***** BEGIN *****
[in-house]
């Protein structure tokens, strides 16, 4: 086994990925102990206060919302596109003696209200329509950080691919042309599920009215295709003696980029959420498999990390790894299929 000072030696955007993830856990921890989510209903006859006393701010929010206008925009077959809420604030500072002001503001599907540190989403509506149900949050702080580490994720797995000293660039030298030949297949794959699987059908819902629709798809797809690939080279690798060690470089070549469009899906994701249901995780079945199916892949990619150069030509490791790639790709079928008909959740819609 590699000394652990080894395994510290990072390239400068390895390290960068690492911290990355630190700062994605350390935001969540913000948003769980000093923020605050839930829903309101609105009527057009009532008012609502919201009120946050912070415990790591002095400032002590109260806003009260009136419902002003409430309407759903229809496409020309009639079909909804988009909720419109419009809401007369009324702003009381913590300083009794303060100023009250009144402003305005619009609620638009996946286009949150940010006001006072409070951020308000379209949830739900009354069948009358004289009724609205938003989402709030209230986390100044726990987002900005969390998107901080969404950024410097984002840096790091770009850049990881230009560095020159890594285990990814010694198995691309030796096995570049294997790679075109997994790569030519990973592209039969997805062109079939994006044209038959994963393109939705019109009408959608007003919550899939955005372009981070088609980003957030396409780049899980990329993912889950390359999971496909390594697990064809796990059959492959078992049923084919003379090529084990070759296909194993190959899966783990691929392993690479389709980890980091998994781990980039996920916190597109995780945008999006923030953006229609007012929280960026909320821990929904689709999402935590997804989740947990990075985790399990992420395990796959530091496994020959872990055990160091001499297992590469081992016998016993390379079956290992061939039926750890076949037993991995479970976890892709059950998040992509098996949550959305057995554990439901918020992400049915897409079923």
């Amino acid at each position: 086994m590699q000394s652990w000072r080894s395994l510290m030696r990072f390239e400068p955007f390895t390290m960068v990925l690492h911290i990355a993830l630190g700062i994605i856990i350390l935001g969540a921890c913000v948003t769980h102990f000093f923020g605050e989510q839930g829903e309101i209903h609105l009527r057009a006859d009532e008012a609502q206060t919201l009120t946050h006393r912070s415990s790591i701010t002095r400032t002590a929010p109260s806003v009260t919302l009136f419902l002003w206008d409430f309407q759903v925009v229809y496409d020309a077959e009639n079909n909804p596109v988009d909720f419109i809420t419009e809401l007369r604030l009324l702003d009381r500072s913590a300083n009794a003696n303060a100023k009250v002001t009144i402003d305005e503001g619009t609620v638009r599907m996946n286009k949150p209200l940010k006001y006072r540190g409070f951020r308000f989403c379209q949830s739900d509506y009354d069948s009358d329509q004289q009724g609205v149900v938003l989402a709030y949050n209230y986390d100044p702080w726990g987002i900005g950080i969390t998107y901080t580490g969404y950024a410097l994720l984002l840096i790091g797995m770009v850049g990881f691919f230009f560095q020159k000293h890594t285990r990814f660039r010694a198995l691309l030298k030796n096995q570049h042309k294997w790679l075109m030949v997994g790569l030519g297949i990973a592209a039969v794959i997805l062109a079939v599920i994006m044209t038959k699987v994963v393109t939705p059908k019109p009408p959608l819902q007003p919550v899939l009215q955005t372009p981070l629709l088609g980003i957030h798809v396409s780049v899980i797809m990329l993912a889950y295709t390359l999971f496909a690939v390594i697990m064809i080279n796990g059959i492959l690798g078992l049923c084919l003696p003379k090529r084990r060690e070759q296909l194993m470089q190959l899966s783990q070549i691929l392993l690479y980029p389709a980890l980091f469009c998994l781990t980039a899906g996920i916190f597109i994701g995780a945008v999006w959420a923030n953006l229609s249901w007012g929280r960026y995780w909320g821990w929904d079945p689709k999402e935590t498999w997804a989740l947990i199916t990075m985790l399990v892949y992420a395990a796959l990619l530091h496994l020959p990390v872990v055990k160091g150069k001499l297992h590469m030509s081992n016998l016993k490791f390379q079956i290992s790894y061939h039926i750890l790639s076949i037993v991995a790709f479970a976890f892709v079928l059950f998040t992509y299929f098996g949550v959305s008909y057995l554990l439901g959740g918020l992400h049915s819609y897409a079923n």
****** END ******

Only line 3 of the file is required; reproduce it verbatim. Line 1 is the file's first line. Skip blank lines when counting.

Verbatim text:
């Amino acid at each position: 086994m590699q000394s652990w000072r080894s395994l510290m030696r990072f390239e400068p955007f390895t390290m960068v990925l690492h911290i990355a993830l630190g700062i994605i856990i350390l935001g969540a921890c913000v948003t769980h102990f000093f923020g605050e989510q839930g829903e309101i209903h609105l009527r057009a006859d009532e008012a609502q206060t919201l009120t946050h006393r912070s415990s790591i701010t002095r400032t002590a929010p109260s806003v009260t919302l009136f419902l002003w206008d409430f309407q759903v925009v229809y496409d020309a077959e009639n079909n909804p596109v988009d909720f419109i809420t419009e809401l007369r604030l009324l702003d009381r500072s913590a300083n009794a003696n303060a100023k009250v002001t009144i402003d305005e503001g619009t609620v638009r599907m996946n286009k949150p209200l940010k006001y006072r540190g409070f951020r308000f989403c379209q949830s739900d509506y009354d069948s009358d329509q004289q009724g609205v149900v938003l989402a709030y949050n209230y986390d100044p702080w726990g987002i900005g950080i969390t998107y901080t580490g969404y950024a410097l994720l984002l840096i790091g797995m770009v850049g990881f691919f230009f560095q020159k000293h890594t285990r990814f660039r010694a198995l691309l030298k030796n096995q570049h042309k294997w790679l075109m030949v997994g790569l030519g297949i990973a592209a039969v794959i997805l062109a079939v599920i994006m044209t038959k699987v994963v393109t939705p059908k019109p009408p959608l819902q007003p919550v899939l009215q955005t372009p981070l629709l088609g980003i957030h798809v396409s780049v899980i797809m990329l993912a889950y295709t390359l999971f496909a690939v390594i697990m064809i080279n796990g059959i492959l690798g078992l049923c084919l003696p003379k090529r084990r060690e070759q296909l194993m470089q190959l899966s783990q070549i691929l392993l690479y980029p389709a980890l980091f469009c998994l781990t980039a899906g996920i916190f597109i994701g995780a945008v999006w959420a923030n953006l229609s249901w007012g929280r960026y995780w909320g821990w929904d079945p689709k999402e935590t498999w997804a989740l947990i199916t990075m985790l399990v892949y992420a395990a796959l990619l530091h496994l020959p990390v872990v055990k160091g150069k001499l297992h590469m030509s081992n016998l016993k490791f390379q079956i290992s790894y061939h039926i750890l790639s076949i037993v991995a790709f479970a976890f892709v079928l059950f998040t992509y299929f098996g949550v959305s008909y057995l554990l439901g959740g918020l992400h049915s819609y897409a079923n």